The treatment of agitation during initial hospitalization after traumatic brain injury

Arch Phys Med Rehabil. 1992 Oct;73(10):917-21.


Agitation after traumatic brain injury is disruptive for patient care, distressing, and difficult to treat. The use of propranolol has been advocated to control agitation after brain injury. It reportedly lacks some of the deleterious cognitive and emotional effects of other medications and physical restraints. This study was designed to test if propranolol is effective in reducing agitated behavior. Subjects had traumatic closed-head injury treated at a combined Level I Trauma Center and Rehabilitation Center. Twenty-one subjects met the criteria of agitation and were treated with propranolol or placebo in a double-blind fashion. The intensity of agitation was significantly lower in the treatment group although the number of episodes were similar. The use of restraints was also significantly lower in the treatment group. The results support the effectiveness of propranolol in reducing the intensity of agitation during the initial hospitalization after closed-head injury.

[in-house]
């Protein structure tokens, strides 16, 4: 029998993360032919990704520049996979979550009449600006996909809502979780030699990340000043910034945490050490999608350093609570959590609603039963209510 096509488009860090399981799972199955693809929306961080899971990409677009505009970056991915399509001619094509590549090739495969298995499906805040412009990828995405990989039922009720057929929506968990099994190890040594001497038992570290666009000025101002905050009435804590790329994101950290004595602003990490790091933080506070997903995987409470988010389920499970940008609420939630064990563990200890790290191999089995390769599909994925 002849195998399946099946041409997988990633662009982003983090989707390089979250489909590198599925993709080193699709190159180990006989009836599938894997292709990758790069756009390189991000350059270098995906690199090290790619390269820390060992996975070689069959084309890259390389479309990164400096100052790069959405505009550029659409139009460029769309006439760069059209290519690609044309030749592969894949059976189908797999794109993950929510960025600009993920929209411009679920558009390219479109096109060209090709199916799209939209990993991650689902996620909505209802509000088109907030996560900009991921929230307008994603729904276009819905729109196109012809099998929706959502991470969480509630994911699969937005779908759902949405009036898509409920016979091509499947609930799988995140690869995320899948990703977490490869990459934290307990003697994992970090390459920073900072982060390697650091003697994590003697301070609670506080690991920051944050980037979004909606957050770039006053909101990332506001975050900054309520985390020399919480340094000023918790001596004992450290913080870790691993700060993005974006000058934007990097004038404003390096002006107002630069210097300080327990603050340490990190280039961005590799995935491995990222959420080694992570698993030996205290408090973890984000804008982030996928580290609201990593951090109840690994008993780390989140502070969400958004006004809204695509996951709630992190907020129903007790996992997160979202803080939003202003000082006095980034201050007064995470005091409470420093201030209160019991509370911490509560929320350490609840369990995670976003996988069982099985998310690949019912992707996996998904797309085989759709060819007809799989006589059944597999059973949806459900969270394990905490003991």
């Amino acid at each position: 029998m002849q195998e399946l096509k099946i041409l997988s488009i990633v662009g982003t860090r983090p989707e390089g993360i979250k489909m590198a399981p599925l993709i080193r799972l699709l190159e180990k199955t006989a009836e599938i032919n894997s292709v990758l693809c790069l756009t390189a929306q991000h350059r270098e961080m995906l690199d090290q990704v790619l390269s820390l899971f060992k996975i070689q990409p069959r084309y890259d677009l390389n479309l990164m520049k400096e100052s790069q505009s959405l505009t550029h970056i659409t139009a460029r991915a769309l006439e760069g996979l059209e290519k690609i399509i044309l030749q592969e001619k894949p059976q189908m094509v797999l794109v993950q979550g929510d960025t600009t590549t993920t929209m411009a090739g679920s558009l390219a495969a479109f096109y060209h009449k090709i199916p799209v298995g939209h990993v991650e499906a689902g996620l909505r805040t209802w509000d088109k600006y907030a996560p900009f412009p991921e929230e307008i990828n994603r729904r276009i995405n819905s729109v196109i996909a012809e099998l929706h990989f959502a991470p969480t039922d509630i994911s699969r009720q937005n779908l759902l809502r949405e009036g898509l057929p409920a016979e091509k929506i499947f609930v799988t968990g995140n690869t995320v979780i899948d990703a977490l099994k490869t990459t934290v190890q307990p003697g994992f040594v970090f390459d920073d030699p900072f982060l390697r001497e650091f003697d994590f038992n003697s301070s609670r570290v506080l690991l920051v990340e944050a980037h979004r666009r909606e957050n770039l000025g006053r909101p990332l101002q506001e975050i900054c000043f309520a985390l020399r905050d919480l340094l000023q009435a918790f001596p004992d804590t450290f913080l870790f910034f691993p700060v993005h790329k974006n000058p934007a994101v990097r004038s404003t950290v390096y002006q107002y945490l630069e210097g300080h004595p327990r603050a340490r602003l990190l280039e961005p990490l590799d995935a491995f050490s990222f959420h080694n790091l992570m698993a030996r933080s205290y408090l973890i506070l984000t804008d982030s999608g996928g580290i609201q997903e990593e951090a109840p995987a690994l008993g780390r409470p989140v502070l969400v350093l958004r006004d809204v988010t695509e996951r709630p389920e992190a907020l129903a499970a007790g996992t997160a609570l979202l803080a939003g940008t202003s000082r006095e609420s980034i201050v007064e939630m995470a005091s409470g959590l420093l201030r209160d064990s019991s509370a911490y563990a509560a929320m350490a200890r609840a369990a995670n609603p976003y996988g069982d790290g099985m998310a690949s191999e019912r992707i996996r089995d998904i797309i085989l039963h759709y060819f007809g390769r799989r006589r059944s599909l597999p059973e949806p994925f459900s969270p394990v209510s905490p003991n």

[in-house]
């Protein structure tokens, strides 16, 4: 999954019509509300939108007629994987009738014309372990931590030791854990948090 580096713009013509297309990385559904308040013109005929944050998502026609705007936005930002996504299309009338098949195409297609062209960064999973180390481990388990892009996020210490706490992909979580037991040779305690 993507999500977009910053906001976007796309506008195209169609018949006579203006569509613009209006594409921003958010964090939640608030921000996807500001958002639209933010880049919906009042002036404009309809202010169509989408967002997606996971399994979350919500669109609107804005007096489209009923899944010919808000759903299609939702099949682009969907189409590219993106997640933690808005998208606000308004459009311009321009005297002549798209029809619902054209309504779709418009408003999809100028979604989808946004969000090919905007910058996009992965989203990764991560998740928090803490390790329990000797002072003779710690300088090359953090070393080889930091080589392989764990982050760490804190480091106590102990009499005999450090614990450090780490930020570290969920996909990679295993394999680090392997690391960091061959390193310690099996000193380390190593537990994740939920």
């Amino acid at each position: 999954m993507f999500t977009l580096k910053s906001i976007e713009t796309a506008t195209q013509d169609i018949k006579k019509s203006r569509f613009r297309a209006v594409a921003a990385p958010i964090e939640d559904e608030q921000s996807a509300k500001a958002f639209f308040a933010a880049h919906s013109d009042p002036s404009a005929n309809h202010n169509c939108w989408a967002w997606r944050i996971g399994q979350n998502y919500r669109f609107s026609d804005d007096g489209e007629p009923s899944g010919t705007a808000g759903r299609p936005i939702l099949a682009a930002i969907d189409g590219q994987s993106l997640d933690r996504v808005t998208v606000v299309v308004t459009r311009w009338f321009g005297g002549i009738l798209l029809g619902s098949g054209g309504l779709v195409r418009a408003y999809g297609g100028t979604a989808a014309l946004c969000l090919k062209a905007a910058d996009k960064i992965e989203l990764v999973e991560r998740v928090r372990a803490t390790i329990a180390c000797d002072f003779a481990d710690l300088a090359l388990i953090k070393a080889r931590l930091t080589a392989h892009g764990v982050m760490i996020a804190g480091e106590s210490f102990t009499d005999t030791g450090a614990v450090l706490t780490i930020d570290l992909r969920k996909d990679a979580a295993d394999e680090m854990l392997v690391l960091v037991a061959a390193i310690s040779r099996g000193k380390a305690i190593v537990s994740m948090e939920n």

Publication types

  • Clinical Trial
  • Randomized Controlled Trial
  • Research Support, U.S. Gov't, Non-P.H.S.
  • Research Support, U.S. Gov't, P.H.S.

MeSH terms

  • Aggression
  • Brain Injuries / complications*
  • Brain Injuries / psychology
  • Humans
  • Propranolol / administration & dosage
  • Propranolol / therapeutic use*
  • Psychomotor Agitation / drug therapy*
  • Psychomotor Agitation / etiology
  • Restraint, Physical


  • Propranolol